Believe it or not, there were videos that went viral before YouTube, and social media in general, guaranteed practically anything remotely funny enough, and caught on film, had a shot at going viral.
Though there is debate about what actually constitutes a viral video, some social media experts have said that years ago a video would be considered viral if it hit 1 million views. Today, in the multi-platform, multi-share social media age, a video might be considered viral if it hits upwards of 5 million views, in no more than a week.
Clearly the times of sharing videos online have changed, but back in the non-smartphone, non-social media days there were still many internet videos that are classified as having gone viral; here’s some you may remember.
10. Bambi Meets Godzilla
Not only does “Bambi Meets Godzilla” predate YouTube, it predates the Internet entirely. A minute and a half long animated short film illustrated by Marv Newland, famous for the many animated sequences and promos he produced for clients like MTV, “Bambi Meets Godzilla” is a sweet little black and white tale showing the deer grazing in a meadow while credits roll across the screen. Of course, all but one of the credits are credited to Marv Newland, from direction to Bambi’s wardrobe. His parents are credited for producing him. Once the tongue in check credits finish rolling, Godzilla’s foot comes and crushes Bambi, and a further acknowledgment (to the city of Tokyo for providing Godzilla for the film) rolls. The short used to play on air to fill times between programming in the early days of cable television, and it was actually even bootlegged to VHS so many times it classifies as a viral video. It’s also hilarious, and clear inspiration for another video on this list.
9. Reefer Madness
An educational film released in 1936, “Reefer Madness” was shown across the United states on the heels of the Marijuana Tax Act of 1937, the bill responsible for criminalizing and enforcing imprisonment for possession of marijuana. “Reefer Madness” was supposed to teach children of the perils of weed, and maybe it did in pre-World War II America, but when the footage was rediscovered, by a leading pot activist of all things, in the early 1970s, “Reefer Madness” instead became a cult classic, and highly bootlegged viral video that was shown on liberal college campuses and at parties everywhere.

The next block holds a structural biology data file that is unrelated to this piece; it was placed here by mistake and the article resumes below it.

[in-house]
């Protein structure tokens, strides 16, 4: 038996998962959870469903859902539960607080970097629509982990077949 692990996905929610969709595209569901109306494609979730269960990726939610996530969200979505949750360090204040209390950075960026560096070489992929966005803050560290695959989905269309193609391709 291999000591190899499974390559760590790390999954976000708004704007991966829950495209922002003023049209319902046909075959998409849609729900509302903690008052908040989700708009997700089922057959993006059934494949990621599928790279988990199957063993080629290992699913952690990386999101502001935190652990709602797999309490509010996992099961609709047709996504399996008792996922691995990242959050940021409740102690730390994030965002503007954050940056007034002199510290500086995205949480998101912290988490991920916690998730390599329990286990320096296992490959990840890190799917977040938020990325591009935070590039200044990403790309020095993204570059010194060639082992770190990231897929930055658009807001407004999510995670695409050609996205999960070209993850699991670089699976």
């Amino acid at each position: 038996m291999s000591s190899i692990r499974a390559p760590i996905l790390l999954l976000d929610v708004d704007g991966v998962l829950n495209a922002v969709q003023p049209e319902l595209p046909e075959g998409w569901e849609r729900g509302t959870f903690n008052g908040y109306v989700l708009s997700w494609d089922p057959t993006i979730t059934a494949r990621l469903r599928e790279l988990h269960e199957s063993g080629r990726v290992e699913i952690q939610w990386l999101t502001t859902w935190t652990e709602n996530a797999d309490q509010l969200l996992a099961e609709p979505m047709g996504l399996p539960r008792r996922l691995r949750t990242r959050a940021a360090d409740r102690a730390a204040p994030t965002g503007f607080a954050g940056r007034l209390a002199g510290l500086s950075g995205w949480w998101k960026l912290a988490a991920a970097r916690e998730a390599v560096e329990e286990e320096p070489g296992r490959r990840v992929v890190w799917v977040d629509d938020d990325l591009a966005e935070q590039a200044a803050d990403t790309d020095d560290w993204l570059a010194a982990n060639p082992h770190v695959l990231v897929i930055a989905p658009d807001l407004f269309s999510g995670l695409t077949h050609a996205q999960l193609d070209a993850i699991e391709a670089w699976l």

The first studio to actually distribute the VHS copies if “Reefer Madness,” propelling the film to go viral, was none other than New Line Cinema, who had enough success with the film that they began producing their own films by the 1980s. “Reefer Madness” ultimately gave new life to New Line and a right of passage for young people everywhere, who, to this day get high and watch the absurdity that is “Reefer Madness.”
8. We Like the Moon
Possibly one of the strangest things to go viral back in the early 2000s courtesy of RatherGood.com, “We Like the Moon” is a sloppily animated cartoon by Joel Veitch that showcases a couple of squirrel-like characters warbling on about liking the moon. It is better than a spoon, you know. The video is almost unsettling in a bad acid kind of way, but it was good enough for sub giant Quizno’s who acquired the short film and based some of their promos on it for a while.
Before there was the infamous Honey Badger, there was just the badger, and a snake. Oh, and some mushrooms, of an unidentified variety. A flash cartoon, the badger viral video is just a bunch of badgers dancing and singing badger over and over again, throwing in the word mushroom sporadically, and then “it’s a snake” as a lonely snake slithers across the desert. This video went viral via email mostly, and was one of the first loop-based videos to get a remix treatment, and even a few parodies. I’m sure many readers got the badger video in their inbox at the office at some point in the early 2000s. Now badger has over 20 million views on YouTube.
6. The End of the World
A pretty brilliant little minute and a half short cartoon uploaded originally to Albino Blacksheep in the early 2000s, “The End of the World” essentially describes exactly that, the end of the world due to nuclear war. Narrated by a German (?) sounding guy, he spells out what each country would do if someone fired a nuclear missile, and in the process proceeds to nail some cultural sterotypes on the head and coin a few catch phrases along the way. Ever wonder why anyone would ever say I am “le tired?” Thank “The End of the World” for that, and “WTF, mate” as well. Silly, but relevant, this video went viral fast, spreading to other humor sites as well, and has millions of views on YouTube.